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Cambridge NERC Doctoral Landscape Awards (Training Partnerships)

Graduate Research Opportunities

Lead supervisor: Emilia Santos, Zoology

Co-supervisor: Richard Durbin, Genetics; Judith Mank, University of British Columbia

Brief summary: 
Using population genomics, regulatory genomics and genome wide association studies, we will identify and characterise loci associated with sexual dimorphism and sexual conflict in the cichlid species A. calliptera, and determine how such conflict signatures influence male ornament variation and adaptation to the surrounding environments.
Importance of the area of research concerned: 
Sexual selection plays a profound role in the process of adaptation, giving rise to extraordinary sexually dimorphic traits observed in various species. These traits represent some of the most remarkable within-species variation and arise from a genome that is largely shared between males and females. Conflicts between sexes can arise due to divergent reproductive fitness or survival optima for each sex and have profound implications for genome and trait evolution. For instance, alleles that may confer reproductive fitness advantages to one sex (e.g., male nuptial colouration) may be detrimental for the other (e.g., increased predation for females). In such cases, selection acts in opposing directions on the sexes, a situation referred to as sexual conflict or sexual antagonism. There is much debate as to how sexual conflict affects adaptive potential. Such conflict can influence the ability of populations to adapt towards optimal trait values hindering adaptation. However, it has also been hypothesised that it can contribute to an increase or maintenance of genetic and phenotypic variation through balancing selection thereby enhancing adaptive capacity in an ever-changing world.
Project summary : 
Understanding the genetic and ecological basis of sexual conflict is crucial to elucidate its contribution to adaptive trait evolution and the potential constraints it imposes on populations. Yet, the mechanisms by which a shared genome encodes substantially distinct sexual phenotypes remain largely unexplored. Further, only a limited number of sexually antagonistic alleles have been identified, in large part because doing so requires understanding fitness costs and benefits in both sexes. The work proposed in this application directly addresses these issues and is based on our unexpected and preliminary identification of sexually antagonistic variation at a gene that is also involved in male ornament development - eggspots - in the cichlid fish Astatotilapia calliptera.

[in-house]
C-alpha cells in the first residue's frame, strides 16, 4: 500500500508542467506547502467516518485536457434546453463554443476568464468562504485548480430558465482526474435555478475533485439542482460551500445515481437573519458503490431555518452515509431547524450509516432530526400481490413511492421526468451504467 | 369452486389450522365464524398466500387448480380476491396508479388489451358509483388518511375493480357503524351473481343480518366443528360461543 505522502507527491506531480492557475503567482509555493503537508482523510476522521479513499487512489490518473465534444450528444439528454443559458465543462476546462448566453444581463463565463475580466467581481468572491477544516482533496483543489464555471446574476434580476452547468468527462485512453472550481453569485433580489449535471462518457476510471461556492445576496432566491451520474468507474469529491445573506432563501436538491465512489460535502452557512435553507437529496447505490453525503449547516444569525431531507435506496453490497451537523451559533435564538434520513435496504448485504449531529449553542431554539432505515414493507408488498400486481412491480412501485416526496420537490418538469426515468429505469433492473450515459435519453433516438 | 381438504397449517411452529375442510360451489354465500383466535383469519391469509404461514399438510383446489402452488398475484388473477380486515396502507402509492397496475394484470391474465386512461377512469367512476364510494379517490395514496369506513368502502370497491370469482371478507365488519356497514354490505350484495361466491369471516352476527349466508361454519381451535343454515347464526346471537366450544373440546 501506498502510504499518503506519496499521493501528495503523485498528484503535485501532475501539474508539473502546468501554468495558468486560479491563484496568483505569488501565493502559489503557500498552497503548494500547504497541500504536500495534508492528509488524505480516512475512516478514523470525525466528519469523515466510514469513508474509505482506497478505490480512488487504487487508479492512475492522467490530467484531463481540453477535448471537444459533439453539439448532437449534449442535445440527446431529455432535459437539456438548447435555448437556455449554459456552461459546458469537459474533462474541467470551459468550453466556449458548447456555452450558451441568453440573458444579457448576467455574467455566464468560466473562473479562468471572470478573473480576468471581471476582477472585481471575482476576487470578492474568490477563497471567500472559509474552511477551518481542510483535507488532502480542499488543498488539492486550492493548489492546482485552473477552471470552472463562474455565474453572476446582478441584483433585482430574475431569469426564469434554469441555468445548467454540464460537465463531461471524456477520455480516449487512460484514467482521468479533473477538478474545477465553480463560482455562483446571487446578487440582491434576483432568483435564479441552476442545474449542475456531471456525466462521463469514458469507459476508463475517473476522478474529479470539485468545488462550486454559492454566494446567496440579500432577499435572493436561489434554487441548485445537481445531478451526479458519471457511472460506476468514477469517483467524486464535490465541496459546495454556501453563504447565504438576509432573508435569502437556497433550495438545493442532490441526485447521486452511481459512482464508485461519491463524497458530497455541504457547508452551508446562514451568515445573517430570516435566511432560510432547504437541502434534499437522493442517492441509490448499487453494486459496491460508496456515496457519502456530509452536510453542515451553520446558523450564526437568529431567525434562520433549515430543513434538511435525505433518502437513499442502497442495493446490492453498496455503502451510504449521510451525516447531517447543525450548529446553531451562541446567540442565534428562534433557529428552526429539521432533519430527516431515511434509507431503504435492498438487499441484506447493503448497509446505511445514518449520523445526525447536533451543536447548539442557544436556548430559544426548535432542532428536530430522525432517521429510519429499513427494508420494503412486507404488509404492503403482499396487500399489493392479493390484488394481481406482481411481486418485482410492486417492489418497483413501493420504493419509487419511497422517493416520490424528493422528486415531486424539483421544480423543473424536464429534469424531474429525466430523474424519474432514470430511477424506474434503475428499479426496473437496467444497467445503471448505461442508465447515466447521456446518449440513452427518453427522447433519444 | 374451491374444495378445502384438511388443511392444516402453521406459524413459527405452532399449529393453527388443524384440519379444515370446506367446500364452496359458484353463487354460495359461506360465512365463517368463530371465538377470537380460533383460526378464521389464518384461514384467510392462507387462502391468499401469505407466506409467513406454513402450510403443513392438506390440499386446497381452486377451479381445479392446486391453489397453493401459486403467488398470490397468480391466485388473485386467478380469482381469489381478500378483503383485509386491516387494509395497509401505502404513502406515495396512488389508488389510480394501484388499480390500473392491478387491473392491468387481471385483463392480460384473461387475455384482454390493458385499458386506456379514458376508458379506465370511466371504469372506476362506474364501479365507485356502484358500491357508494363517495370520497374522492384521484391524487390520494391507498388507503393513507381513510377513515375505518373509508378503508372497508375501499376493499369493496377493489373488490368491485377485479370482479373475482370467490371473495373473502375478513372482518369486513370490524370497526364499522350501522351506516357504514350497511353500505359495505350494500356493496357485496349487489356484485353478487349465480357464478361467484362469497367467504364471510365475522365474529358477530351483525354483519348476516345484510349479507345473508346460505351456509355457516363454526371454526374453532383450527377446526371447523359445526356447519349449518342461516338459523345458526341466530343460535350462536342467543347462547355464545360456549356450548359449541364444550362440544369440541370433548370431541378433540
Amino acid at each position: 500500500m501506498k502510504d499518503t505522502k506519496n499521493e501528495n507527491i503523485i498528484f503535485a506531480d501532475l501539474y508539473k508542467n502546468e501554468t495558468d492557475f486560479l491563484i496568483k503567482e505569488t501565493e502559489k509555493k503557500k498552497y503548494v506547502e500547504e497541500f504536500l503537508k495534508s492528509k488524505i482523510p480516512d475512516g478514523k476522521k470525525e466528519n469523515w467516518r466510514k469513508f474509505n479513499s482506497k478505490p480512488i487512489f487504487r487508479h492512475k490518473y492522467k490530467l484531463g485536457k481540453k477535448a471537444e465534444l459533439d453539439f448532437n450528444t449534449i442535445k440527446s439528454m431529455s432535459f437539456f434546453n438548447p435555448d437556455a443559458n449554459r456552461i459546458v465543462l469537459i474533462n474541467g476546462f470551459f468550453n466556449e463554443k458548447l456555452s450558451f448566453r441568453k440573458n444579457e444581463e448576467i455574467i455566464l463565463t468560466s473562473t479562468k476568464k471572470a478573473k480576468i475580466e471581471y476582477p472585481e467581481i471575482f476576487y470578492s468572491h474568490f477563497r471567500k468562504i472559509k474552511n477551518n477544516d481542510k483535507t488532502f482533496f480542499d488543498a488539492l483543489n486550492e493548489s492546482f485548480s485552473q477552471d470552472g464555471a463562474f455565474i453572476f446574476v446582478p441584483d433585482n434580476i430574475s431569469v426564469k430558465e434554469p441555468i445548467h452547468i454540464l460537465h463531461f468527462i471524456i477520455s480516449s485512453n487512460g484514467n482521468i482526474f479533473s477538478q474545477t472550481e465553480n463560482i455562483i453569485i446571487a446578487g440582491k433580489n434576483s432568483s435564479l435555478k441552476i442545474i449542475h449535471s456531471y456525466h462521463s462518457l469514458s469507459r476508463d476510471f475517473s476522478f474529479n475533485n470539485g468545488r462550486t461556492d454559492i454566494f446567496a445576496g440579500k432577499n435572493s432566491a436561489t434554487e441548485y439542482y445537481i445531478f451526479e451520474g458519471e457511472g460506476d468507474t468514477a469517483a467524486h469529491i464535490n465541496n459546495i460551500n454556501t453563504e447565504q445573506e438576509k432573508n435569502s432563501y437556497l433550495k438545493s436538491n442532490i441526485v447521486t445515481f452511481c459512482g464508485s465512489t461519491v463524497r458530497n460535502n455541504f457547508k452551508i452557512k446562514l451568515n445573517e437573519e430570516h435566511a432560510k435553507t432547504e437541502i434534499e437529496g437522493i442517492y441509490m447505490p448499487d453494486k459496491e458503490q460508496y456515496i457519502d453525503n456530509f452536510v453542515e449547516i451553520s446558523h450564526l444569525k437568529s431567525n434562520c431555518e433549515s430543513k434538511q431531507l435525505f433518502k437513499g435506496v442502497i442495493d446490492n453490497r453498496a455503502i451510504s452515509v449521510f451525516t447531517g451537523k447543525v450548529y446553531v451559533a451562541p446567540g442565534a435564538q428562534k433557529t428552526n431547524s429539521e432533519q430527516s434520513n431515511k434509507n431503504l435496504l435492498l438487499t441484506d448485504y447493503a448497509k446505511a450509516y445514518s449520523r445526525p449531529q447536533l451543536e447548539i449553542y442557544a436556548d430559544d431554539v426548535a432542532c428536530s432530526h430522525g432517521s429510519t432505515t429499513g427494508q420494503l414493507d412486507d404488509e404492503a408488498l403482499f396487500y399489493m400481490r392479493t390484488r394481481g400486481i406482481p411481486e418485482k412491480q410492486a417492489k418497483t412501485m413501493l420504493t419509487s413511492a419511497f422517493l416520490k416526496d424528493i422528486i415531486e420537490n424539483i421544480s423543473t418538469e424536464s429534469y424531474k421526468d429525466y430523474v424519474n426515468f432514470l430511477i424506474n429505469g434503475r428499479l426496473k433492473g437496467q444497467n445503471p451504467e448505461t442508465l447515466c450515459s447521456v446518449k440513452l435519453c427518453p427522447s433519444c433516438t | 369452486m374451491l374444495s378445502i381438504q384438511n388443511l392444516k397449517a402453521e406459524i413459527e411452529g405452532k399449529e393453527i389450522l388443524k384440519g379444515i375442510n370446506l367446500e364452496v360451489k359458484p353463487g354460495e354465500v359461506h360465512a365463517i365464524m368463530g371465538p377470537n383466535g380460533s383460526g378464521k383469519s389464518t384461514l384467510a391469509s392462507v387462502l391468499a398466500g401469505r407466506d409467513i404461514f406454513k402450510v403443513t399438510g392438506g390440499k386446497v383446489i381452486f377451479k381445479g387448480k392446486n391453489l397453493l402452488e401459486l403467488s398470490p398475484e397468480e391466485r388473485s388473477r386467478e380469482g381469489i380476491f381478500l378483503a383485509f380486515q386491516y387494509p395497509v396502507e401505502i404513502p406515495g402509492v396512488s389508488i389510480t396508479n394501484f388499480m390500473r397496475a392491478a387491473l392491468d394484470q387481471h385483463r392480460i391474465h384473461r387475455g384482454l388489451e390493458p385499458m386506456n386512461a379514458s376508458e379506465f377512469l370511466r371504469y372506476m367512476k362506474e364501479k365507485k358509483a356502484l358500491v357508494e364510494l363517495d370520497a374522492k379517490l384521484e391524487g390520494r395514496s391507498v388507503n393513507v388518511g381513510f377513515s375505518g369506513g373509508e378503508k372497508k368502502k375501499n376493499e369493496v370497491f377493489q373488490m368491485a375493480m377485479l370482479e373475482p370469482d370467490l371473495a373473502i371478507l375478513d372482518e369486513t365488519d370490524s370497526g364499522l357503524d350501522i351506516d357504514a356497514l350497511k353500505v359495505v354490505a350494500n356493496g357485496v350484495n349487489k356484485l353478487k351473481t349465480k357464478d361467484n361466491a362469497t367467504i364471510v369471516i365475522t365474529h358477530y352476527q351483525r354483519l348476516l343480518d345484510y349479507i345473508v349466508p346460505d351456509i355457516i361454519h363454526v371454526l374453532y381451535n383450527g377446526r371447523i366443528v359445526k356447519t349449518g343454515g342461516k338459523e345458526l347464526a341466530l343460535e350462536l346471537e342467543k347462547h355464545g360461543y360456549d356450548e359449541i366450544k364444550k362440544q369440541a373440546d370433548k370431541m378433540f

What will the student do?: 
We will build on these preliminary findings to understand the interplay between sexual dimorphic development, sexual conflict and the evolution of variation in sexually selected male ornaments. More specifically, we set the following questions and specific aims: 1) How does a shared genome encode distinct sexual phenotypes? a. Uncover how sex-specific gene regulatory networks diverge during male and female development. 2) What are the genomic and ecological signatures of sexual conflict and do they contribute to the maintenance of male ornament variation? a. Identify the genomic and ecological basis of sexual conflict. b. Determine if sexual conflict contributes to the maintenance of genetics and phenotypic variation in male ornaments. Taken together, we propose an integrative approach that aims at understanding the impacts of sexual conflict on sexual dimorphic development and male ornament evolution. As such, this research will have a profound impact on our understanding of the mechanisms underlying organismal diversity and the broad field of evolutionary biology.
References - references should provide further reading about the project: 
J. E. Mank, Nat. Ecol. Evol. 1, 1–7 (2017);
R. B. Roberts, J. R. Ser, T. D. Kocher, Science. 326, 998–1001 (2009);
B. Clark, A. Hickey, B. Fischer, J. Elkin, M. E. Santos, bioRxiv (2023);
You can find out about applying for this project on the Department of Zoology page.